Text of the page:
I would expect Apple to recognize the problem, when they will be able to say (honestly): "Now it has been fixed".
The solution may be already there, but manufacturing is a much more inertial machine than engineering ! It will take some time.
Nokia representative, could have added: we could fix it for Apple, we have the proven skills.
Apple is succeeding at turning a small frustration into a PR disaster due to ego and obfuscation. They are used to dealing with a loyal fan base that ignores minor defects; but a communication subsystem problem in a cellphone is not a minor defect and cellphones are not marketed only to the loyal fan base. This seemingly also highlights that industrial design, PDA, apps, web access and other functions have equal or higher priority than the cellphone function in the iPhone priorities list within Apple.
I cannot imagine an engineer's opinion trumping Steve Jobs' or any other CEOs when discussing design aesthetics versus design constraints. The boss is the CEO, period. We don't know what the process is like at Apple. It is possible all voices were heard during deliberations on the iPhone and the group decided to go with the current design because it was their best option by far.
I believe Apple did what the company felt was their best move in this situation and many of the iPhone users are still happy with their equipment. The next version of the company will no doubt be better, although a different problem may arise.
Apple just won't give up on its claim that all smartphones have antenna problems. They have posted videos on YouTube supposedly showing the "death grip" problem occurring on several smartphones, including the Motorola Droid X, Nokia N97 mini and Samsung Omnia II.
Jobs, has been riding a gift wave since re-taking the helm and returning Apple to creative thinking.
He found himself not wanting to kill the cow. Ego before intellectual honesty.
I do conformal antenna design work like this, and felt a cold chill come over me when the initial discussion came out regarding the antenna design a few months back. We have yet to design a good antenna for an all metal case, that couples with one of the best RF insulators around..human flesh.
The designer had to be at his wits end..knowing he had to deliver a design with these operating/design constraints. I'm sure there were interesting discussions about reality during design conference calls in regards to the cosmetics vs effective radiator conundrum...they chose pretty over works.
You are right to say Apple is playing a dangerous game. The primary aim of owning a mobile phone is to be able to make phone calls under reasonable cellular coverage without experiencing dropped calls.
I have owned various Nokia phones over time and I feel Nokia phones have the best reception. Steve Jobs should just deal with this problem and quit being defensive. The 3 million or so iPhone 4G users can't all be wrong.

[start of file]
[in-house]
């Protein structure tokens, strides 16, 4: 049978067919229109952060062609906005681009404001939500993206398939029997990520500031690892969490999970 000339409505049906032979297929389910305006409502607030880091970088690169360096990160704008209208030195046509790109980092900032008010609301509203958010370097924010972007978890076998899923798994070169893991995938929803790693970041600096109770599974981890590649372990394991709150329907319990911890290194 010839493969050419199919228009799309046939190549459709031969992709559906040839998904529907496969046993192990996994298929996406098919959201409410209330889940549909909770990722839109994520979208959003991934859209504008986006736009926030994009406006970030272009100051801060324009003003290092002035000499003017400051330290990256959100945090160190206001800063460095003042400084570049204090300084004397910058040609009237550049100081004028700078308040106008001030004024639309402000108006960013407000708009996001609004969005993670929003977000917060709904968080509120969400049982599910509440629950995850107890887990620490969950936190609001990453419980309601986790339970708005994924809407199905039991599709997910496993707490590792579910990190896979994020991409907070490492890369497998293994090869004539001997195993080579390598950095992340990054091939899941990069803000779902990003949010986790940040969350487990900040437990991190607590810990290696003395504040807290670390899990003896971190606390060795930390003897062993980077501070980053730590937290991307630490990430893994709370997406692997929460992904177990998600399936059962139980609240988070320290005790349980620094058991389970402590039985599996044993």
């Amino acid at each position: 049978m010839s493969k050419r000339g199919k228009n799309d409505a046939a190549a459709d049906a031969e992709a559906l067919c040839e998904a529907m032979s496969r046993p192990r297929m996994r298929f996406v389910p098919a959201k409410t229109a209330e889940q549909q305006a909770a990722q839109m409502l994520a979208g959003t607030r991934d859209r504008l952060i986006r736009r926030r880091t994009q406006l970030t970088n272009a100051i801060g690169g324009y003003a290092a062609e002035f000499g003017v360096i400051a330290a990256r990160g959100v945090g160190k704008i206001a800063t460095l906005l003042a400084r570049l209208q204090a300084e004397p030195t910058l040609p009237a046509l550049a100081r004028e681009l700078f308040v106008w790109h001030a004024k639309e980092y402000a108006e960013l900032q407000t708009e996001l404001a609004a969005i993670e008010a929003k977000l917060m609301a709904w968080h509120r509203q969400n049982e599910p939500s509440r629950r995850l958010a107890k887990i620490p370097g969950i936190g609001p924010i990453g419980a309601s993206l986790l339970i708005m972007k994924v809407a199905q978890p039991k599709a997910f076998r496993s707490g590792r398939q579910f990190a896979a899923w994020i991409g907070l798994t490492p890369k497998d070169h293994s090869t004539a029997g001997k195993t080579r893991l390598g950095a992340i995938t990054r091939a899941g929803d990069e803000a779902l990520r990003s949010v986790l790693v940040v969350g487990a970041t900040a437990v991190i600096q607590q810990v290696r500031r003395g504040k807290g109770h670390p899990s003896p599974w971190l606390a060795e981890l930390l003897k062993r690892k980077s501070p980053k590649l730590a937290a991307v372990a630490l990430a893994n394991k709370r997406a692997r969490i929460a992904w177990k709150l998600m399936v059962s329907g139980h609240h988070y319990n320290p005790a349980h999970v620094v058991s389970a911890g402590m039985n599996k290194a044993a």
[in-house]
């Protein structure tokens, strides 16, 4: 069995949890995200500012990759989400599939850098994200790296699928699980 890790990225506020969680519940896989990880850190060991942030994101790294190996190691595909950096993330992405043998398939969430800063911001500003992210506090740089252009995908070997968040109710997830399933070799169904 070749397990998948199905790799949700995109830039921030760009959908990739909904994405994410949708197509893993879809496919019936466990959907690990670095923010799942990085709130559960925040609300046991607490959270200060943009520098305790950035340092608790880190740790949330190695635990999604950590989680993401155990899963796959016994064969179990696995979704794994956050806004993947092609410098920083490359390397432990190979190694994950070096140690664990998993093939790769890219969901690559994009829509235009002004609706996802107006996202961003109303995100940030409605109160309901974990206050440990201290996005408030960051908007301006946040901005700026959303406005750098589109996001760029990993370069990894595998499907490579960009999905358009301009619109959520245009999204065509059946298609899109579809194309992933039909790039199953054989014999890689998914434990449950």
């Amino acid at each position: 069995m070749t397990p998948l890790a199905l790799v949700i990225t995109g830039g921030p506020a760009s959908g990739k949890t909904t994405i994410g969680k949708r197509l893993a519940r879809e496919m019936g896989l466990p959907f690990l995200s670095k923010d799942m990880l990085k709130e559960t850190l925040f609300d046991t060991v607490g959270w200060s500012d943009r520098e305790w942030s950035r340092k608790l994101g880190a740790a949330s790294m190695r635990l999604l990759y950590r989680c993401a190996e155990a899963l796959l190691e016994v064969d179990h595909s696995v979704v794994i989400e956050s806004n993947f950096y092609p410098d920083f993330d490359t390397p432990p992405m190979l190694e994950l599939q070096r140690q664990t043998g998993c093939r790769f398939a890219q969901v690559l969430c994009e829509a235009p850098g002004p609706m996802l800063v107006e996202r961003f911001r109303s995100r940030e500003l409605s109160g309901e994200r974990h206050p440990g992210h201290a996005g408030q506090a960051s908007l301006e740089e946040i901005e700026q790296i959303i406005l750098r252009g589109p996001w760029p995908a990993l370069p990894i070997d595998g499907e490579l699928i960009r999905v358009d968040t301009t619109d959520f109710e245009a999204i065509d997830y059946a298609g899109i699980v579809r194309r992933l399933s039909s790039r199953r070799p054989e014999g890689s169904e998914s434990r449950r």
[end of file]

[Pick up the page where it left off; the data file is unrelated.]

Why doesn't Apple "come clean" with this problem? In the engineering world, technical problems must be immediately acknowledged which is then followed by management announcing how they will keep customers happy (recall, refund, etc). Failure to do this can even turn a spotless company like Toyota into an apparent corporate pirate.
With respect to Apple, first they claimed "customers were holding the phone incorrectly", then they claimed "the bars algorithm had a bug", then they claimed "all phones have antenna problems" (which isn't true), now they say that only some customers are having problems.
Initially they told complaining customers "don't hold it that way", then they tried to "sell a 29 cent bumper for 29 dollars", finally they decided to give away the bumper for free. Things would have gone better for Apple if they would have been honest right from the get-go. Thankfully "Apple Acolytes" (paying members of the Apple religion) continued to purchase the product whether the phone portion worked properly or not. Now Apple needs to wonder what the sales would have been like if they came clean immediately.
So here is the "Coles Notes" version of their problem: the iPhone4 is 25% thinner than their previous product. To do this, Apple moved two internal antennas (telephony and Wi-Fi) to the left and right outer edges. When you hold the phone a certain way, the moisture in your hand will short one antenna into the other.
How did this happen? Like Nike, Apple is now a design shop so "where was the engineering and subsequent testing performed?" Did Apple assume that Foxconn engineers in China would do testing or did Foxconn assume the iphone4 would be properly tested in California? Who knows? Maybe Steve Jobs put too much pressure on the engineers in order to get the iphone4 out sooner. We probably won't know the truth for years.
This is typical of a company that moves into a new product space. Apple is still learning how to make a quality phone. When you have been making cell phones for decades, you have already been burned by these kinds of issues and your process ensures that they don't happen again. Apple is great at new designs and ideas. They have a product with great features. Now they just have to learn how to ensure the quality and robustness that the industry demands.
What are the engineering and design challenges in creating successful IoT devices? These devices are usually small, resource-constrained electronics designed to sense, collect, send, and/or interpret data. Some of the devices need to be smart enough to act upon data in real time, 24/7. Are the design challenges the same as with embedded systems, but with a little developer- and IT-skills added in? What do engineers need to know? Rick Merritt talks with two experts about the tools and best options for designing IoT devices in 2016. Specifically the guests will discuss sensors, security, and lessons from IoT deployments.